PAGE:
The Council on Energy, Environment and Water’s ‘Mapping India’s Climate Vulnerability: A District Level Assessment’ Report, released in October 2021, found Assam to be the most vulnerable state to changing climate, with several other Northeast states and districts following close by. Floods have been identified as the biggest threat to Assam in the future climate scenario, if nothing is done to prevent it.
Explain your work as an expert in ‘net-zero carbon’ within the building and construction industry?
Like all things in the industrialized world, the building industry also heavily relies on fossil fuels. This includes activities involved in manufacturing of construction material, construction process itself, operation (powering up buildings) and their subsequent demolition. Another reality of the building industry is the growing demand for homes, reasons being the increasing migration from rural to urban areas, and the prosperity of individuals themselves, particularly in the emerging countries such as ours.
While too little of construction will be unable to deliver the modern living standards; too much will cause significant carbon emissions. Within this backdrop of contradicting pressure, my focus area as a ‘net-zero carbon’ expert has been to follow and reduce the carbon emission trajectory of the industry. This is typically done through a range of strategies. These include procuring low carbon footprint material alternatives. For example, blended cement has a much lower carbon footprint compared to standard cement. Also making the building’s energy efficient by improving natural ventilation and minimising dependency on electrical appliances for heating and cooling interiors, , buying energy efficient equipment for homes (4-5 BEE Star). Local municipalities must encourage the use of ‘local and low-carbon-footprint’ materials in construction through building codes and by-laws.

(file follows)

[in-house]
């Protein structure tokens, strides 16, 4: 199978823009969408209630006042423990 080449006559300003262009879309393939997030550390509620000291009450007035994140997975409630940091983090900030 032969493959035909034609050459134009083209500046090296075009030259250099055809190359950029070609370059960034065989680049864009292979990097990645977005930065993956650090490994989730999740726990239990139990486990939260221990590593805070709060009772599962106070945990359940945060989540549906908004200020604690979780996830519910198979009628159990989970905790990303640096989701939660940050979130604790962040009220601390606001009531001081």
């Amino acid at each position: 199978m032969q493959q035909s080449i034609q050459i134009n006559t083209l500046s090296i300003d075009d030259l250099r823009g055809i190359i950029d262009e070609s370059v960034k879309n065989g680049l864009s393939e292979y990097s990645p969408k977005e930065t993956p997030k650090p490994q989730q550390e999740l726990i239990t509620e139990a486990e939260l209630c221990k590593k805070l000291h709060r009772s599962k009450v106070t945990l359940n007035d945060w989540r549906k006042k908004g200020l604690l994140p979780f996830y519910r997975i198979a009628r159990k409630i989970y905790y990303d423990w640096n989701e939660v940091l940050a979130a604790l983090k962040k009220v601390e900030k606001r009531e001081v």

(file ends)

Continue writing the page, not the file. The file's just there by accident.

Consider this, why do we build glass towers/skyscrapers located in traditionally hot locations? It allows excessive solar heat to enter the building and eventually we run heavy air-conditioning systems to cool the interiors down for the occupant’s comfort. This results in high energy consumption, high carbon footprint and high energy bills to the building. It’s a design gone completely wrong, in a world of climate action.
I am also very passionate about simplifying the language around climate change, to make the conversation more accessible to a wider audience. I do this under the banner of ‘OnePointFive Tribe’.
How does the Green Building Rating System, that you are a part of, rate the constructions in Assam and the Northeast region?
In the simplest sense, Green Building Rating Systems lay down the ‘to-do’ guidelines on ‘how-to’ make a building sustainable. They apply to all stages of a building from design, construction to its final operation; and focus on efficient use of materials, water and energy; and strategies to reduce the building’s carbon footprints. It is part of a bigger global movement that aims to systematically bring sustainability closer to the building and construction industry.